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Income Tax Basics for Beginners – TDS, Deductions and Salary


Income Tax Basics for Beginners – TDS, Deductions and Salary

Earning an income and paying your first income tax on such earning is a moment that every citizen would feel proud about and yearn for in his or her life. However, for a first-timer, the procedure might seem overwhelming and cumbersome due to the inexperience not just in the field but also about the financial management and proper tax planning. There are also certain jargons which are used by experts that are difficult for a layman. This does not have to be the case and for solving the same here is given a list of income tax basics for beginners to assist you understand what tax is about and the basic implications of your income and the tax arising on the same.

Basics of Income Tax

Are you a recent college graduate seeking for work?
Or have you already gotten placed at your dream job and are about to file your first income tax return?
Or have you set your own small start-up business and started earning a handful of revenue and profit from the same?
Then Kanakkupillai is the right place as we are here to assist you with the planning of your income tax and investments. Our goal is to make your financial lives easier by simplifying income taxes and the management of all your financial needs. Anyone who is earning an income from a definite or other source is required to file income tax returns or the ITRs as per the Income Tax Act. Today, we’ll go through the fundamentals of income tax that you’ll need to know, which should help you take a confident first step into your new employment and tax planning future.

What is Previous Year?

The previous year, which is also known as the financial year or your tax year, is a 12-month period.This financial or previous year would begin on the 1st of April and ends on 31st of March arriving during the next year.
Say, the 1st April of 2021 marks the starting of your financial year or previous year and this would end of 31st March of 2022.
So, it can be said that your previous year would endon 31st of March, regardless of when you started your job, and a new previous year which is the tax year begins on the 1st of April. As a result, it is vital that you plan your taxes for each financial year.

What is Assessment Year?

Assessment Year is a term you’ll hear a lot when it comes to tax preparation and we can say that it is often heard and used more than the term previous year. It is the financial year after the previous year in which you will evaluate your earnings and file your previous-year’s ITR or Income Tax Return.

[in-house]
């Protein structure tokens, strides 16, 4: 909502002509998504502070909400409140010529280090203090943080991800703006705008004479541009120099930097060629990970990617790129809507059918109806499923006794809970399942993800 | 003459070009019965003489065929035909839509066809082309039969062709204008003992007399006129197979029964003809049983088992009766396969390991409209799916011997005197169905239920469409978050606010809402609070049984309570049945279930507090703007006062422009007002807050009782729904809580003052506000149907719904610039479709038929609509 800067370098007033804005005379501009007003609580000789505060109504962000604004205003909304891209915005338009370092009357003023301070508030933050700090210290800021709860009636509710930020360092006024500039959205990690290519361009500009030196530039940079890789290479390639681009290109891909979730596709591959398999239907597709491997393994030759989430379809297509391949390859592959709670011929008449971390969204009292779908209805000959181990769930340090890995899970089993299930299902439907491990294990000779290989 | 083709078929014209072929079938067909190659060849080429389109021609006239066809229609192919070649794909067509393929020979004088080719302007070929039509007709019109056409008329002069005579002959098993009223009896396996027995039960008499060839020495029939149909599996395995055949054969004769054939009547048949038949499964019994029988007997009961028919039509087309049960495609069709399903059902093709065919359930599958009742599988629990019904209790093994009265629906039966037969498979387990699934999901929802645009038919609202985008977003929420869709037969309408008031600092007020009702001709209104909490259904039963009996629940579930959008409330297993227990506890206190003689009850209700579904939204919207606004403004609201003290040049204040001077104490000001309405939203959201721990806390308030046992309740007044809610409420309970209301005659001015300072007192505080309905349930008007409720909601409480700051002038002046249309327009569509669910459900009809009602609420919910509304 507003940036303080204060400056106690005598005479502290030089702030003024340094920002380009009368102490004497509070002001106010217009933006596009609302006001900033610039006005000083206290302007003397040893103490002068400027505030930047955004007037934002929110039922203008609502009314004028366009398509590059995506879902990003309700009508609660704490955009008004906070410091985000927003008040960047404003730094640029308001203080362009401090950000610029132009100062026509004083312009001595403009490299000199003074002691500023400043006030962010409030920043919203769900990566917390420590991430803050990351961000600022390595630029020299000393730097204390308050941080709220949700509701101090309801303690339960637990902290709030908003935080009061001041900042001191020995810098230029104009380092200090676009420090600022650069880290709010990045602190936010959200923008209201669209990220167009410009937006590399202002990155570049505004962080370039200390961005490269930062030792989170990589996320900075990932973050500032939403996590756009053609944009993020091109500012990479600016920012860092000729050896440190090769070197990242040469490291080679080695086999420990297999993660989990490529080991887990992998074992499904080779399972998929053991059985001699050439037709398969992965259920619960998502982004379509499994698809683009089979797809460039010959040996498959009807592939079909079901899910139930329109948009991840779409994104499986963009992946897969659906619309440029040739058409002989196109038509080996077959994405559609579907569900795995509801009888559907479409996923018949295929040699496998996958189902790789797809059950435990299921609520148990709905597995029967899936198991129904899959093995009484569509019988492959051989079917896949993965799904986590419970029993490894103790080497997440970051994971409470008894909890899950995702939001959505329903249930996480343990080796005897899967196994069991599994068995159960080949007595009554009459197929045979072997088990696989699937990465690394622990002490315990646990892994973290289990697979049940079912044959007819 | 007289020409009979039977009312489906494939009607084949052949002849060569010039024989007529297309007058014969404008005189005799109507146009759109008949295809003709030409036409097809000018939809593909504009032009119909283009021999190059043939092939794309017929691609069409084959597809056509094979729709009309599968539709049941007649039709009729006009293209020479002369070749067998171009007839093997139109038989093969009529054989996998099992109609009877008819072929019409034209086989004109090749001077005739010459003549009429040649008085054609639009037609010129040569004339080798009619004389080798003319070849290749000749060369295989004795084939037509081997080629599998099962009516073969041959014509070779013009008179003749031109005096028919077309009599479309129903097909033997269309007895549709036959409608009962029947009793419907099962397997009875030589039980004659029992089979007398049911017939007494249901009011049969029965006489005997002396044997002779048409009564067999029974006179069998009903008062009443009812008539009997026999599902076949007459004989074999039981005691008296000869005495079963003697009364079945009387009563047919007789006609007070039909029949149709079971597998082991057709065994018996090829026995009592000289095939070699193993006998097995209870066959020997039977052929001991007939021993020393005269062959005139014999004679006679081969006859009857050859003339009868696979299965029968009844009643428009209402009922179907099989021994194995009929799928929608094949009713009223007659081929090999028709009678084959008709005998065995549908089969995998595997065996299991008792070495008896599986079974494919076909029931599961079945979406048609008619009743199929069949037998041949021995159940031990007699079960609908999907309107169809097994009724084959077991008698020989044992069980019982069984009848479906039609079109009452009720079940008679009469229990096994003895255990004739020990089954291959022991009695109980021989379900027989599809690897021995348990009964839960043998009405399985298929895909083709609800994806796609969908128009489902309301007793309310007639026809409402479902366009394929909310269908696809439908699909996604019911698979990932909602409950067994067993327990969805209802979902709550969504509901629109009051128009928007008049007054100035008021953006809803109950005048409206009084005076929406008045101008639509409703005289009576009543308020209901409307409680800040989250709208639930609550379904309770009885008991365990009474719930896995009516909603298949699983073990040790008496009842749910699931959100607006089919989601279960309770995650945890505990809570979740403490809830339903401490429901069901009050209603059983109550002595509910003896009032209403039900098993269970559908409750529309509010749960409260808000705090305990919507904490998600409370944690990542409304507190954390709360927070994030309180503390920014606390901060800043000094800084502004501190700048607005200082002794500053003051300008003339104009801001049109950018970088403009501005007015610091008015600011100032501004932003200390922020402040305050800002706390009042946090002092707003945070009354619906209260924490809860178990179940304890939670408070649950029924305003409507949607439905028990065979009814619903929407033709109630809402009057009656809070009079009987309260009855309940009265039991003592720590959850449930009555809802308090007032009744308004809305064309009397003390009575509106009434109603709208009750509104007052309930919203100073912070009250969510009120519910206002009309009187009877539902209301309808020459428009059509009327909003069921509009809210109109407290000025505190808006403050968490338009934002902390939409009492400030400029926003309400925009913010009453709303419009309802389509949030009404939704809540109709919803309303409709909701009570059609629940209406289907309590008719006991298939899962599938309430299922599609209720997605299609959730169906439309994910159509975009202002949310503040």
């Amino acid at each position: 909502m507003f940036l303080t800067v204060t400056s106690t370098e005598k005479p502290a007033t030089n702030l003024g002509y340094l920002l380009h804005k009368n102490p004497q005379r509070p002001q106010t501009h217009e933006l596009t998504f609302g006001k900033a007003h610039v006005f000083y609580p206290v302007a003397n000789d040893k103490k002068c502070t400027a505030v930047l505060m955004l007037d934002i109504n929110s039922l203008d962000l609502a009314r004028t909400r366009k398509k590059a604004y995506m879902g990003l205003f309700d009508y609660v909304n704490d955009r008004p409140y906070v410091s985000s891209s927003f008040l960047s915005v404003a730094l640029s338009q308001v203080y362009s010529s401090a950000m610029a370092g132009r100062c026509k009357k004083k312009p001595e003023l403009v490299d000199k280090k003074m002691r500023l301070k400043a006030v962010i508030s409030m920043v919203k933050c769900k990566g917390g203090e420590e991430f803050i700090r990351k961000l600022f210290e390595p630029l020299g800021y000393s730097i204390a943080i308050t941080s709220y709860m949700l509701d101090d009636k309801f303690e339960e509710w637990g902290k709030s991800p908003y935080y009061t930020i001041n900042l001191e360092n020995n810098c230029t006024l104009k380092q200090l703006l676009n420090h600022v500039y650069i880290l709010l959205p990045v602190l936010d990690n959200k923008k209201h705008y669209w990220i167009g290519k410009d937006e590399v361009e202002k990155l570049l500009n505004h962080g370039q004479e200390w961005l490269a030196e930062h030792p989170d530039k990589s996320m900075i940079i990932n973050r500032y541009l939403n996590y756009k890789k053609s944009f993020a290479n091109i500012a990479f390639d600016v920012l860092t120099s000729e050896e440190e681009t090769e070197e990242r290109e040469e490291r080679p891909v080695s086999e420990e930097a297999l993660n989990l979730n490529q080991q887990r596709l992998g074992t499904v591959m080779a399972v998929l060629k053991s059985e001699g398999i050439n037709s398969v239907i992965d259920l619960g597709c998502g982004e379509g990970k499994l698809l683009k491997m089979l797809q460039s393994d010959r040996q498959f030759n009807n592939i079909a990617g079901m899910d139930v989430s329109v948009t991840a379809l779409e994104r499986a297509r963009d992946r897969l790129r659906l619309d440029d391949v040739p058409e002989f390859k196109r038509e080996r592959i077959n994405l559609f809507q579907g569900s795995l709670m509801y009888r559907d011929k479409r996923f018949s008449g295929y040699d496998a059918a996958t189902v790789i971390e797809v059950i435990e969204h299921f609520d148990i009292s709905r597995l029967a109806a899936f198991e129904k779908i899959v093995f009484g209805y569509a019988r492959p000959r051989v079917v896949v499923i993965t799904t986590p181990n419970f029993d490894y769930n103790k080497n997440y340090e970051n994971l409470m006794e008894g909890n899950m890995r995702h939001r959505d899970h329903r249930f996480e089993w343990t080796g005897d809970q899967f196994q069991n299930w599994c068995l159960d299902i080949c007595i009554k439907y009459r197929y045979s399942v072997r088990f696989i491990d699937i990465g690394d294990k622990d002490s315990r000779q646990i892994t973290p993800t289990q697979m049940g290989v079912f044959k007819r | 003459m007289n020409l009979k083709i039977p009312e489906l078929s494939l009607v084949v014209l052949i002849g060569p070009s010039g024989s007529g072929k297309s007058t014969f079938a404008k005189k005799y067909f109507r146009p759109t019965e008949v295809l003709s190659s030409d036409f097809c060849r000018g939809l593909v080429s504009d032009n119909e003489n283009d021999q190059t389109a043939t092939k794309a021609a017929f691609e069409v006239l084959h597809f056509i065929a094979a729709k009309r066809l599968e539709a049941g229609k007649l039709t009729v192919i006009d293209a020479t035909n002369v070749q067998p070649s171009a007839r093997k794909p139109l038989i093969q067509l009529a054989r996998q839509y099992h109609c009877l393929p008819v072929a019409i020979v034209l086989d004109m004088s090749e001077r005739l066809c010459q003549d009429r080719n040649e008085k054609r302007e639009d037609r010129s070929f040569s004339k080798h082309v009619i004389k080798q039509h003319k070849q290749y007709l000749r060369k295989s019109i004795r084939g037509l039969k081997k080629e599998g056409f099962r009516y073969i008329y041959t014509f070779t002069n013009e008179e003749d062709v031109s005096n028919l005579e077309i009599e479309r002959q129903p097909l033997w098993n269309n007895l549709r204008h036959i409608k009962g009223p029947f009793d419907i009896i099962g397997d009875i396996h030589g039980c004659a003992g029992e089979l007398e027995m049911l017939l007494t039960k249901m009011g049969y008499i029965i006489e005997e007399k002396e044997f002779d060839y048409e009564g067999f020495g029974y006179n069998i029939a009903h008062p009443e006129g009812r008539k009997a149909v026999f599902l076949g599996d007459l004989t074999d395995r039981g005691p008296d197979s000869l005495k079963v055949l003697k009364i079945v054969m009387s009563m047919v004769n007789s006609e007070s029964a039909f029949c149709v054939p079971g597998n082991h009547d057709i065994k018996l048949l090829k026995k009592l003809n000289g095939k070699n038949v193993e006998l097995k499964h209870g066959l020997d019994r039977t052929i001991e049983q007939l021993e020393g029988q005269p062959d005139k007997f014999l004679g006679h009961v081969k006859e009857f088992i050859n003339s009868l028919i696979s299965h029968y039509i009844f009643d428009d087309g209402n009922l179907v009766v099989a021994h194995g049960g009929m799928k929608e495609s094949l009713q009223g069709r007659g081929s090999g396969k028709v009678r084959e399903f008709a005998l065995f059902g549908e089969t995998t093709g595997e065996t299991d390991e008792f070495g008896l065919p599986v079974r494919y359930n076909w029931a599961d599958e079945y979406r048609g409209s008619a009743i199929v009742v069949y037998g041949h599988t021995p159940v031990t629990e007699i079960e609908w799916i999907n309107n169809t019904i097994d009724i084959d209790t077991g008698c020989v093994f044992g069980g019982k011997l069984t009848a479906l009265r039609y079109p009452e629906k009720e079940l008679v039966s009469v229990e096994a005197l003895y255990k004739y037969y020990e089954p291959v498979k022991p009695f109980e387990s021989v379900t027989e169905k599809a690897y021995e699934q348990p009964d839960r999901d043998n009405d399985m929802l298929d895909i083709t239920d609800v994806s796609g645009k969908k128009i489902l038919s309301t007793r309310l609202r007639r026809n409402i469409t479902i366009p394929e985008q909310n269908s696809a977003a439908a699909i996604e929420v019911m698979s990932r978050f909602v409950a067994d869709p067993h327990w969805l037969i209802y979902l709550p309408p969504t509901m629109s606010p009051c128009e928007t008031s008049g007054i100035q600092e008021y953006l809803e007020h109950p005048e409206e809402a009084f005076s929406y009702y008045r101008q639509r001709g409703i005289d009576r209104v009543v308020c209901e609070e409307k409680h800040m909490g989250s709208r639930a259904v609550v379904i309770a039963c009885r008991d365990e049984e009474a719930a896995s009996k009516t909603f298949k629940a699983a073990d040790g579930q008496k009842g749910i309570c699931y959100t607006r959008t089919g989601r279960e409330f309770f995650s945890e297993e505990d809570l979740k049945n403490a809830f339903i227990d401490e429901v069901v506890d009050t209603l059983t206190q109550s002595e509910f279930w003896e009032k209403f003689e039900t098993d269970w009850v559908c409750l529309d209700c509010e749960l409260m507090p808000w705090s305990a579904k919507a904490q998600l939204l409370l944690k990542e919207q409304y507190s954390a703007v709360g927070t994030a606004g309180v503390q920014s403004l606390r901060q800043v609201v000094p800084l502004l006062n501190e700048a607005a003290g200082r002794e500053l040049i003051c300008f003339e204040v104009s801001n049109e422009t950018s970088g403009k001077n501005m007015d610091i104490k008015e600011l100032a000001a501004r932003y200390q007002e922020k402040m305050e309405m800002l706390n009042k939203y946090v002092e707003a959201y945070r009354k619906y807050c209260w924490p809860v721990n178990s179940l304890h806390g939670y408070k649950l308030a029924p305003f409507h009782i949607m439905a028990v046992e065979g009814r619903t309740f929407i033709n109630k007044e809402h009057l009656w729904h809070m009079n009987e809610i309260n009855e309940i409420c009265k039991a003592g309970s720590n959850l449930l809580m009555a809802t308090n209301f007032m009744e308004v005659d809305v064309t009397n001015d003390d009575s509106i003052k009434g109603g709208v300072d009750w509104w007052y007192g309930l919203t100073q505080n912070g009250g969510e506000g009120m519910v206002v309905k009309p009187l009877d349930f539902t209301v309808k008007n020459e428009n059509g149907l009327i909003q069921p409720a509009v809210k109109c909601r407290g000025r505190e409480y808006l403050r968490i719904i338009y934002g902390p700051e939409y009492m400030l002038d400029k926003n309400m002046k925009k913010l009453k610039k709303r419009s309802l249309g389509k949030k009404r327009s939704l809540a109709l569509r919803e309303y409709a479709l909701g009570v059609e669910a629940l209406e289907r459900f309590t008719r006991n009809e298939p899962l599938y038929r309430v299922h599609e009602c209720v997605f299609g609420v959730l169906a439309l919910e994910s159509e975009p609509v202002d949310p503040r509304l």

Say for the previous year discussed above that is 1st April 2021 to 31st of March 2022, the assessment year would be 2022- 2023. Or we can say that the assessment year for the previous year 2019-20 would be 2020-21.
The assessment year is the year in which you will file your income tax return for furnishing the details of income earned during such year. For example, if you begin working on 1st of January 2021, your previous year will end on 31st of March 2021 itself. Your previous year was 2020-21 here, and accordingly your assessment year would be 2021-22.
And as per this the deadline for filing your income tax return would be 31st of July, 2021 which has been extended to 31st of December 2021.

Earning from Salary

When you begin your new work, it would be recommended to contact your payroll manager or HR department personnel to obtain information regarding the salary paid or the pay slip along with the tax statement (if any provided separately).This will help you gain an understanding of the primary components of your salary here, as well as how much tax will be withheld based on them.
Say, the entity is deducting the TDS or Tax Deducted at Source from your payment then the payslip should hold details of such deductions made. And there will also be a breakup provided for your salary, which would contain payment of HRA or House Rent Allowance. If you are living on rent then this allowance can be used for claiming deduction.

Paying Tax on Incomes

At times an individual may be earning income from multiple sources along side his or her salary income. In such cases, the total taxable income of the person would be the sum total of the income earned under different heads including the salary coming under the head, ‘Income from Salary’.

Sources of Income given under Income Tax Act

As per the Income Tax Act, there re basically 5 heads or sources form which a person would earn income and can be summarized so. These 5 heads of income as per the Income Tax Act are given below:

Income from Salary

Salary payment, leave encashments and allowances, are all examples of payments you receive in the form of moneyas a result of the employment agreement while performing your job or the employment.

Income from House Property

This includes the income which is earned by the person or assessee from a building or house. It can be self-occupied or rented.

Income from Capital Gain

This would include those income/gain or loss that the assessee might earn from the sale of a capital asset.

Income from Business or Profession

It would constitute the income or the loss that is earned from the carrying out of the business or profession.

Income from Other Sources

This given head is considered to be a residual head which would include the income earned in the form of interest from savings account or the fixed deposits, family pensions or the gifts that are received.

Deductions to be Made

Deductions are claimed basically to reduce the gross income earned by the assessee. And when the gross income is reduced, it will also reduce the taxable income and thereby the tax liability.